A new antibiotic that acts as a "Trojan Horse" has proven effective against drug-resistant bacteria, researchers have said.
Scientists say that studies on 448 people with renal or urinary tract infections the drug Cefiderocol eradicated germs just as effectively as current treatments.
The drug tricks the bacteria's biology by attaching itself to iron to invade cells – much like the Trojan horse used to sneak the ancient Greeks into the city of Troy.
Experts say that the results of the research show the potential of cefiderocol as a new option for treating highly resistant bacteria.
Research Director Simon Portsmouth of Shionogi Inc said: "Cefiderocol was safe and tolerated in a population of elderly patients who were severely affected by complex conditions and a variety of multidrug-resistant pathogens.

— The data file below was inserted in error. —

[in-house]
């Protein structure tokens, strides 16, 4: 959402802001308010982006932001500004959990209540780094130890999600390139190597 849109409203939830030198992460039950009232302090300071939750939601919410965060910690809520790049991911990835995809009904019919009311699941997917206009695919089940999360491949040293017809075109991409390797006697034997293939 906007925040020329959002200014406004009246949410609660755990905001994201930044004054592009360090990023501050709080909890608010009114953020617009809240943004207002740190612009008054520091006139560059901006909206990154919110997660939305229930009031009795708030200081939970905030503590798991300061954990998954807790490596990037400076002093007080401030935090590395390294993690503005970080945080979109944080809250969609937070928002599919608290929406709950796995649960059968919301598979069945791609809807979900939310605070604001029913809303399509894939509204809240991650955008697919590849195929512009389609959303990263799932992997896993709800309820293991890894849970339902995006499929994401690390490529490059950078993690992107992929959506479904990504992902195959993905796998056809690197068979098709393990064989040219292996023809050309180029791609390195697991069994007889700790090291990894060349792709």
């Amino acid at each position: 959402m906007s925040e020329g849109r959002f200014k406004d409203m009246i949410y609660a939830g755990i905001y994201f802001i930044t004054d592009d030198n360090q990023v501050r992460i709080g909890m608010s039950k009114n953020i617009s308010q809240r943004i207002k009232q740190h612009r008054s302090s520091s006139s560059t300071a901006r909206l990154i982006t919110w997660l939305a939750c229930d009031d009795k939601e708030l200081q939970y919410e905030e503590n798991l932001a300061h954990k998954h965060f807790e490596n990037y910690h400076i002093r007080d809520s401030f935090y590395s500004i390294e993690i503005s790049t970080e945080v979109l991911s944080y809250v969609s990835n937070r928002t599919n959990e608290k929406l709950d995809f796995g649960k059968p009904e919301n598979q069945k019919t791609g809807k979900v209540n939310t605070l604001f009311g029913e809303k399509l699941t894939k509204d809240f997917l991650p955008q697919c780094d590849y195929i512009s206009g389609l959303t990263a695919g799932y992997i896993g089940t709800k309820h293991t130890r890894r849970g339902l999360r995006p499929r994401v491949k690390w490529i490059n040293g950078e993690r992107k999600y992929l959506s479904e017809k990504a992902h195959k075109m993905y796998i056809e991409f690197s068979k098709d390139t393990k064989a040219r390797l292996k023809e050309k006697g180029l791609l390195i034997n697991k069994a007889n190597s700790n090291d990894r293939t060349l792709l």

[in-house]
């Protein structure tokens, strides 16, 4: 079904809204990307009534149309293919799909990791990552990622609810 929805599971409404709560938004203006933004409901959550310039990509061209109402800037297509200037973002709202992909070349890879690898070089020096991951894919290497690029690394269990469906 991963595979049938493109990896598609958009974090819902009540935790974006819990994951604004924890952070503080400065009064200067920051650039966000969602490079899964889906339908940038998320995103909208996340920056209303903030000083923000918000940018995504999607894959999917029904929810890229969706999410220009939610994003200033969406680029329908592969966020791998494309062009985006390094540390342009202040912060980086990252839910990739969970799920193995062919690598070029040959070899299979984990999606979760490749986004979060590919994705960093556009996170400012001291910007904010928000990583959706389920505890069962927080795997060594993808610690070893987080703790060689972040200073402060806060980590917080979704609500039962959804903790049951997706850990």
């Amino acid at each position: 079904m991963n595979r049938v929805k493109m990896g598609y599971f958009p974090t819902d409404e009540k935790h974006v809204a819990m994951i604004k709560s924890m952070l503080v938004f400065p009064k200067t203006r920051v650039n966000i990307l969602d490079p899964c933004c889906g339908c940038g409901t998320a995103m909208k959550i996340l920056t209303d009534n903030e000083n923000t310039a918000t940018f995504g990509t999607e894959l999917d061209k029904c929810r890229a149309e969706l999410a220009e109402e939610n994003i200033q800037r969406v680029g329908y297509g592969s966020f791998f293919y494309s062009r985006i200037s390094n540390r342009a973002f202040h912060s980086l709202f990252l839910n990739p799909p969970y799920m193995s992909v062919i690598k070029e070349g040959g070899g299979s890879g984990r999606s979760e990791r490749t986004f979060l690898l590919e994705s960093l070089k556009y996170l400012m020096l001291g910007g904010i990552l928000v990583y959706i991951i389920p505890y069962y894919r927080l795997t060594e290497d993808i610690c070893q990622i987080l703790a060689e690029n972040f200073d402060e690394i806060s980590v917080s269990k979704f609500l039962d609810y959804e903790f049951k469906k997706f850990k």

"Our results support cefiderocol as a novel approach that could be used to overcome gram negative resistance."
The drug, he said, takes advantage of the bacteria's need for iron to survive by binding to iron, which transports it past the defense cells of the bacteria into its cells.
The findings, published in The Lancet Infectious Diseases Journal, come amid the growing threat of human resistance to antibiotics, which is referred to as one of the most pressing threats to public health by medical professionals.
Earlier this week, a new report detailed that blood cancers caused by beetles resistant to one or more key antibiotics had increased by 35% in just four years.
Public Health England (PHE) calculated that when antibiotics become ineffective, three million operations and cancer treatments become life-threatening.
Studies are currently underway to investigate the efficacy of cefiderol against pneumonia and infections that are resistant to some of the strongest drugs, carbapenems.